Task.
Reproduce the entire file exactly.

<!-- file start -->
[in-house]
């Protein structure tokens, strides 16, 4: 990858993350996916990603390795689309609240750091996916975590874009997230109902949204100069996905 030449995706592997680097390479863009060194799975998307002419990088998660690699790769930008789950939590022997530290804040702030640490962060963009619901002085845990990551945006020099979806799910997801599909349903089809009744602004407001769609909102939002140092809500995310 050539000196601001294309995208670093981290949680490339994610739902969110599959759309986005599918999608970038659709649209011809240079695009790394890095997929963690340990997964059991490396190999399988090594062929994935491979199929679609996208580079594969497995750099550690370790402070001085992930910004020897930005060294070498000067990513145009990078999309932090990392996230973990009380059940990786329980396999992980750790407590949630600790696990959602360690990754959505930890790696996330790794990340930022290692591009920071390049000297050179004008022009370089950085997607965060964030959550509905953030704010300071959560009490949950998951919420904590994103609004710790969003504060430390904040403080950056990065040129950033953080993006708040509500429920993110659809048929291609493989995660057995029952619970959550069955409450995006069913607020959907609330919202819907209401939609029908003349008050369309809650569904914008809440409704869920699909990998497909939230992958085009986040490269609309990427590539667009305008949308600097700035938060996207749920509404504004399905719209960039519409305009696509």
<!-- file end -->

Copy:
[in-house]
């Protein structure tokens, strides 16, 4: 990858993350996916990603390795689309609240750091996916975590874009997230109902949204100069996905 030449995706592997680097390479863009060194799975998307002419990088998660690699790769930008789950939590022997530290804040702030640490962060963009619901002085845990990551945006020099979806799910997801599909349903089809009744602004407001769609909102939002140092809500995310 050539000196601001294309995208670093981290949680490339994610739902969110599959759309986005599918999608970038659709649209011809240079695009790394890095997929963690340990997964059991490396190999399988090594062929994935491979199929679609996208580079594969497995750099550690370790402070001085992930910004020897930005060294070498000067990513145009990078999309932090990392996230973990009380059940990786329980396999992980750790407590949630600790696990959602360690990754959505930890790696996330790794990340930022290692591009920071390049000297050179004008022009370089950085997607965060964030959550509905953030704010300071959560009490949950998951919420904590994103609004710790969003504060430390904040403080950056990065040129950033953080993006708040509500429920993110659809048929291609493989995660057995029952619970959550069955409450995006069913607020959907609330919202819907209401939609029908003349008050369309809650569904914008809440409704869920699909990998497909939230992958085009986040490269609309990427590539667009305008949308600097700035938060996207749920509404504004399905719209960039519409305009696509």